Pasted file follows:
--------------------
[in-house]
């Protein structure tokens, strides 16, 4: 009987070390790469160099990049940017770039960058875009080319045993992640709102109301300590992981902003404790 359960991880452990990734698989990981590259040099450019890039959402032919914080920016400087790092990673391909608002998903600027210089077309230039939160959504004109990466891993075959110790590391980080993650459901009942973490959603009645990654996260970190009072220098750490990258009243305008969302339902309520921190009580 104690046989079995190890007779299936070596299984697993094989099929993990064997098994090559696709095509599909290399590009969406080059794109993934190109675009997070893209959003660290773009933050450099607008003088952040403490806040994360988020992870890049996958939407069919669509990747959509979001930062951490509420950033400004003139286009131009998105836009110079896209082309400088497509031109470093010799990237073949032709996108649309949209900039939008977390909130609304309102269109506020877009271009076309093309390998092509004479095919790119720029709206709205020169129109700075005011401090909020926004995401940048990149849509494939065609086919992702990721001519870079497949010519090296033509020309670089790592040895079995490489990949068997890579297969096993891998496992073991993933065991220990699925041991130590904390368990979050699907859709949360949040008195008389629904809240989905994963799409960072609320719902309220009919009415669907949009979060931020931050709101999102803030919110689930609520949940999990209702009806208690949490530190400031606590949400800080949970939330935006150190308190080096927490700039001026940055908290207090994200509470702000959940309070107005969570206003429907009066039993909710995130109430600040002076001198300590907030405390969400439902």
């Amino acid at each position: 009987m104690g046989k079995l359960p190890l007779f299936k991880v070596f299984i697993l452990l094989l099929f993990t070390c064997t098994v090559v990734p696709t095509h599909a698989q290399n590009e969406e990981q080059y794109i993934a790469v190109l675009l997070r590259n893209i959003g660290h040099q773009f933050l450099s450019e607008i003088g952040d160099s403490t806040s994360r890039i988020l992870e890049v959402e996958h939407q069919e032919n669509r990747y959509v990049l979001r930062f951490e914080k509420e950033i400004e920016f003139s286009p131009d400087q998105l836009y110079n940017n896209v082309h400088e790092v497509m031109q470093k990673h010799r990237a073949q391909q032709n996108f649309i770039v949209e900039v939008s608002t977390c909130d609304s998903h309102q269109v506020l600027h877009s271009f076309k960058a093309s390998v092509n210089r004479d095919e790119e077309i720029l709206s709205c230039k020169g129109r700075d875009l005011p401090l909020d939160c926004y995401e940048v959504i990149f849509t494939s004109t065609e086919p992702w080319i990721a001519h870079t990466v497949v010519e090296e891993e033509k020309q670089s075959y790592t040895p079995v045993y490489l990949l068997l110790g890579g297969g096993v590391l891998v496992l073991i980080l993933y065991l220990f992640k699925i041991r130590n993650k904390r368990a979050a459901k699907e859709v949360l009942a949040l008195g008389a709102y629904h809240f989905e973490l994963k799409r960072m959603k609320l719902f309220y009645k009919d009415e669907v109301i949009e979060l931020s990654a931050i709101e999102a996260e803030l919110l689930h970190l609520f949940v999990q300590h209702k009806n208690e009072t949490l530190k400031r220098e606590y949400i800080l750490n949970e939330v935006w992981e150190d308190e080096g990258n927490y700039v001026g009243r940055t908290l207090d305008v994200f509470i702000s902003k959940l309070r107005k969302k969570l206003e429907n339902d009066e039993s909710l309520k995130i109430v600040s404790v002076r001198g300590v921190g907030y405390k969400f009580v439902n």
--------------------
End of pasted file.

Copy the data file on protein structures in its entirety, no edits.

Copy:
[in-house]
């Protein structure tokens, strides 16, 4: 009987070390790469160099990049940017770039960058875009080319045993992640709102109301300590992981902003404790 359960991880452990990734698989990981590259040099450019890039959402032919914080920016400087790092990673391909608002998903600027210089077309230039939160959504004109990466891993075959110790590391980080993650459901009942973490959603009645990654996260970190009072220098750490990258009243305008969302339902309520921190009580 104690046989079995190890007779299936070596299984697993094989099929993990064997098994090559696709095509599909290399590009969406080059794109993934190109675009997070893209959003660290773009933050450099607008003088952040403490806040994360988020992870890049996958939407069919669509990747959509979001930062951490509420950033400004003139286009131009998105836009110079896209082309400088497509031109470093010799990237073949032709996108649309949209900039939008977390909130609304309102269109506020877009271009076309093309390998092509004479095919790119720029709206709205020169129109700075005011401090909020926004995401940048990149849509494939065609086919992702990721001519870079497949010519090296033509020309670089790592040895079995490489990949068997890579297969096993891998496992073991993933065991220990699925041991130590904390368990979050699907859709949360949040008195008389629904809240989905994963799409960072609320719902309220009919009415669907949009979060931020931050709101999102803030919110689930609520949940999990209702009806208690949490530190400031606590949400800080949970939330935006150190308190080096927490700039001026940055908290207090994200509470702000959940309070107005969570206003429907009066039993909710995130109430600040002076001198300590907030405390969400439902």
């Amino acid at each position: 009987m104690g046989k079995l359960p190890l007779f299936k991880v070596f299984i697993l452990l094989l099929f993990t070390c064997t098994v090559v990734p696709t095509h599909a698989q290399n590009e969406e990981q080059y794109i993934a790469v190109l675009l997070r590259n893209i959003g660290h040099q773009f933050l450099s450019e607008i003088g952040d160099s403490t806040s994360r890039i988020l992870e890049v959402e996958h939407q069919e032919n669509r990747y959509v990049l979001r930062f951490e914080k509420e950033i400004e920016f003139s286009p131009d400087q998105l836009y110079n940017n896209v082309h400088e790092v497509m031109q470093k990673h010799r990237a073949q391909q032709n996108f649309i770039v949209e900039v939008s608002t977390c909130d609304s998903h309102q269109v506020l600027h877009s271009f076309k960058a093309s390998v092509n210089r004479d095919e790119e077309i720029l709206s709205c230039k020169g129109r700075d875009l005011p401090l909020d939160c926004y995401e940048v959504i990149f849509t494939s004109t065609e086919p992702w080319i990721a001519h870079t990466v497949v010519e090296e891993e033509k020309q670089s075959y790592t040895p079995v045993y490489l990949l068997l110790g890579g297969g096993v590391l891998v496992l073991i980080l993933y065991l220990f992640k699925i041991r130590n993650k904390r368990a979050a459901k699907e859709v949360l009942a949040l008195g008389a709102y629904h809240f989905e973490l994963k799409r960072m959603k609320l719902f309220y009645k009919d009415e669907v109301i949009e979060l931020s990654a931050i709101e999102a996260e803030l919110l689930h970190l609520f949940v999990q300590h209702k009806n208690e009072t949490l530190k400031r220098e606590y949400i800080l750490n949970e939330v935006w992981e150190d308190e080096g990258n927490y700039v001026g009243r940055t908290l207090d305008v994200f509470i702000s902003k959940l309070r107005k969302k969570l206003e429907n339902d009066e039993s909710l309520k995130i109430v600040s404790v002076r001198g300590v921190g907030y405390k969400f009580v439902n």